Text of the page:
with them. In towns the shops and streets are 
dressed with garlands and birch-boughs hung from 
door to door, as well as from the lamp-posts. No 
one thinks of sleep, and darkness does not come to 
remind them of it. On this the 24th day of June 
St. John the Baptist's Day the kokko fires are 
lighted on every hill-top, island, lake-side, and even 
on the lake itself, on rafts or floats ; every farm- 
stead and country-house must have a huge bonfire 
on its highest ground the bigger the better. This 
is an old pagan custom, and these " Baal " fires are 
lighted in honour of the sun the miracle-worker 
of the farmer. The people sing and dance around 
the fires, keeping them blazing for twenty-four 



hours, though they show but little brilliancy, be- 
cause of the continuous daylight. In this way? 
and by feasting, story-telling, and other amuse- 
ments, the time is passed. The festive meal on 
this occasion consists of creamy soup, cold salmon, 
and every kind of sweet cake. 

Lovers particularly enjoy this festival, and many 
betrothals take place. They go off in parties in boats, 
or wander into the fields, twine different coloured 
wools round the rye-stems, arranging the colours 
to indicate joy or sorrow, love or hate ; then 
before harvest-time they revisit the fields, look for 
their marked rye-stalks, and whichever is the 
highest, whether " love " or " hate," " joy " or 
" sorrow," so will their fortune be till next Mid- 
summer's Day. May Day is also a festival to wel- 
come the beginning of summer. Bands begin 
playing early in the morning, and the streets are 
crowded with pleasure-seekers. The May Day 
drink of mjod, also the sweet cake called strupa, are 
given freely to all. 

The last Tuesday in February is a holiday for 
the boys and girls, who have picnics, starting off on 
skis and skates for a day's outing. Their meal on 
this occasion consists of hot milk and buns spread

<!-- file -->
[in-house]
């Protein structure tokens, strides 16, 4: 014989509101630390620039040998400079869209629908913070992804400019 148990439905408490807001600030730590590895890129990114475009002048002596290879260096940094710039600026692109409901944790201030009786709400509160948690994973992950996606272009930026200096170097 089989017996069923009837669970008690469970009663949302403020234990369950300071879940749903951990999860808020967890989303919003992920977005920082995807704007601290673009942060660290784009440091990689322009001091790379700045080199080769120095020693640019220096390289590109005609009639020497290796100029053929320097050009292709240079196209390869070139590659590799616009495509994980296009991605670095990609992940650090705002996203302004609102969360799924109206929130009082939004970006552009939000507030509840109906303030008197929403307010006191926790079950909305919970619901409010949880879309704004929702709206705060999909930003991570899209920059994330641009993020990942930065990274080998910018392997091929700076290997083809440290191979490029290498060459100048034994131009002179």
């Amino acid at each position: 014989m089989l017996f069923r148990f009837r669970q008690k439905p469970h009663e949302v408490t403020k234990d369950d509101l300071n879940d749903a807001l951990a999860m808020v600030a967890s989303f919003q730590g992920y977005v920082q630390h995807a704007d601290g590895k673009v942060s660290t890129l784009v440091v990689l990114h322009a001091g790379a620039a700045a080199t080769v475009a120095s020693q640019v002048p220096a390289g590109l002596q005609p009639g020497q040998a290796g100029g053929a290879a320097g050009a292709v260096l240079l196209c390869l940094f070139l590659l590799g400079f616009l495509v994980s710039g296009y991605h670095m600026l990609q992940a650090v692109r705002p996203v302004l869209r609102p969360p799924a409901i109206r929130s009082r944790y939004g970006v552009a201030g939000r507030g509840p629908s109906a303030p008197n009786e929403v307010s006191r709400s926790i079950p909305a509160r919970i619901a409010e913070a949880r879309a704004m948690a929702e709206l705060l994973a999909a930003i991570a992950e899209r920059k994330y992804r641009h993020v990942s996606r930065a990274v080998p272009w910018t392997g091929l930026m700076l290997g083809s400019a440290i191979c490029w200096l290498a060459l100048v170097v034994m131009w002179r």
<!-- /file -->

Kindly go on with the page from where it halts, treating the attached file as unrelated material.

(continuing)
with almond-paste. On the return in the evening 
they have a carnival or masked ball. 

On birthdays, or " name-days," the breakfast- 


Characteristics and Customs 

table Is beautifully decorated with flowers in sum- 
mer, leaves and berries in winter, by the children 
of the house, who always try to find new ideas for 
their decorations. The chair of the birthday child 
is dressed with birch-boughs ; if it is a parent's 
name-day, then the porch of the house is festooned 
with birch-branches as well. There are also many 
interesting Christmas customs. On Christmas Eve 
corn and food are spread on the snow for the birds 
and wild animals, for it is believed that these crea- 
tures can speak on this one night in the year ! 
If you listen intently behind the closed doors, you 
will be able to understand what they say, and find 
out their views of life in general and man in par- 
ticular, so the Finns think. Another custom on 
this Eve is to wrap the presents securely in paper, 
with the name of the recipient on them accom- 
panied by a verse, and these are flung through the 
door of the sitting-room where the family is 
gathered. Each name is called as the parcel is 
thrown. Even the dog is not forgotten, a piece of 
meat being wrapped up for him, and when his 
name is called, he runs for his packet, tearing it 
open, and devouring it with glee. Supper consists 
of codfish and rice-porridge on this night. 

On New Year's Eve the young men and maidens 
try to obtain a glimpse Into the future by melting 
lead in a big spoon over the wood embers in the 


stove. When melted, it is poured into a pail of 
cold water, and in the grotesque figures produced 
the future may be read. An almond is also hidden 
in the rice-porridge, and he or she who finds it 
will be married before the end of the year. 

The Finns are very hospitable and kind, but seem 
rather inquisitive, though this may be due to their 
innate love of progress. They never willingly lose 
an opportunity of improvement, and they realize 
that much knowledge may be gained by question- 
ing strangers. It is customary for all men and 
boys to wear a sheathed knife,' called a pukko, which 
is worn hanging from a belt round the waist. 
This is used as a pocket-knife, its leather sheath 
being often very prettily ornamented with various 
patterns in gilding and colour, and the end always 
tipped with brass. 

The Finns hold the mountain-ash, or rowan-tree, 
sacred. The oak, too, is treasured most likely 
because it is difficult to grow in Finland. The 
twigs of juniper-trees are burned in the houses in 
the evening, to get rid of mosquitoes and other 
insects. The children often have to walk many 
miles to find these twigs, as they only grow on clay 

Finns generally dine at four o'clock, so if you 
would pay a call on a friend you must do so between 
the hours of twelve and three. They are always 


Characteristics and Customs 

pleased to see you, and while you chat you are given 
refreshment, consisting of coffee and cakes, or a 
delicious fruit like a large melon, of a deep pink 
colour inside, with black seeds, together with a 
tiny glass of home-made wine. This fruit is grown 
in the Crimea, is very luscious, and of a delicate 
flavour, and much appreciated in Finland. 

The sofa in a Finnish drawing-room is reserved 
for honoured and married lady guests, the right- 
hand corner being given to the lady of highest rank